Staying On Track When You’re Working From Home

Now more than ever before, employers are asking their staff to work from home. While at first glance there’s nothing better than smart working, we also know there are many pitfalls when it comes to working out of a home office. That’s why we’ve put together a list of the best ways to maximize your productivity at home while avoiding distractions, or worse, burnout.

1. Set up a real office

While the temptation to work from the comfort of your bed is real, it’s imperative that you have a designated office space from which to work. If you’re lucky and already have a home office, great! If not, make sure you can carve out a relatively quiet and distraction-free place to get down to business. Having an ‘office’ set aside for your work can help establish a clear line between your work and your personal life. The office is for working, the bedroom is for napping, the living room is for watching reruns of The Office, etc. While you may not be going into a physical office, having a designated workspace is key.

Pro Tip: If your kids are home right now and you’re struggling to focus with the noise, investing in a pair of earplugs or noise-canceling headphones can help you lock in on the task at hand.

2. Get ready for the day

With no commuting, no office dress code and the fact that your new ‘office manager’ is actually just your cat, it’s hard to resist rolling out of bed at 7:55 when you need to be available for work at 8:00. However, waking up early to move around and go through the motions to get your day started can make a world of difference when it comes to productivity. One of the most often skipped steps is changing into ‘work’ clothes for the day. By making sure that at least the top half of your outfit is appropriate for videoconferencing, your coworkers (and boss) will know that you still mean business even if you’re at home. Even if you’re just swapping out your sleeping pajamas and putting on your cozy day clothes, make sure you’re starting the day off on the right foot.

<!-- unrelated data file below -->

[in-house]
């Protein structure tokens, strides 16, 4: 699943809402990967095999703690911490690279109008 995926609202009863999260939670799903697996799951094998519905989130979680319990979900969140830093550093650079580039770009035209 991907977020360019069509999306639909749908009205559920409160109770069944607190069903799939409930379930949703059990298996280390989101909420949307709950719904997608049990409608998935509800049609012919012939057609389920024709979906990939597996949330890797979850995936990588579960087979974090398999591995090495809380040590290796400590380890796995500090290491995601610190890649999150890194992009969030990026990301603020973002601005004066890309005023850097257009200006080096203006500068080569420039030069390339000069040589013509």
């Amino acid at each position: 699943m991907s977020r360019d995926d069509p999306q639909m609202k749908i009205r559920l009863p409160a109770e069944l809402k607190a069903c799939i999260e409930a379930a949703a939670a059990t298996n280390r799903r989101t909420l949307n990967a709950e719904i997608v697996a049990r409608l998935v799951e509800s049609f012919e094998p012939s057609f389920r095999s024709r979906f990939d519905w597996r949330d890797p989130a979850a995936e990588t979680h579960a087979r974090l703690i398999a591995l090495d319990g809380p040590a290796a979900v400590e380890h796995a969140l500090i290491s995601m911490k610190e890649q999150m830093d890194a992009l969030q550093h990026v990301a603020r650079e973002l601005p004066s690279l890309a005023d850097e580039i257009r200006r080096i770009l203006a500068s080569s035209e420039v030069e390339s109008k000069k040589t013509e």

Pro Tip: Definitely make sure you’re wearing pants. If you have to get up to grab an expense report across the room halfway through a meeting, you don’t want to have to do the awkward half-shuffle slide out of frame.

3. Maintain a schedule

One of the downsides of smart working is the constant blurring of the line between work and home life. That is why it is critical to maintain a normal work schedule, even if your commute is just to your home office. Be sure to take your lunch break around the same time you would if you were in the office, and when things are done at the end of the day shut your computer off to focus on your family time. While the pull of your email can seem tempting at all hours now that your office is in your home, creating distinct times for work and your personal life can help keep you from getting burnt out.

Pro Tip: Take your full lunch hour. Seriously.

4. Find a new way to commute

Now that we’ve all been spared sitting in traffic for an hour home from the office, it’s time to think of your commute in a new way. By making a point of leaving your house at least once or twice a day, you’ll avoid the cabin fever that’s bound to set in after a few weeks of self-isolation. When you take a stroll around the block or do some yoga in the back yard, it gives your brain a chance to shift gears so that you’re not constantly stuck in work mode. The fresh air will do you good.

Pro Tip: According to one study, enjoying the great outdoors can help you get rid of fatigue and people’s mental energy bounced back even when they just looked at pictures of nature.

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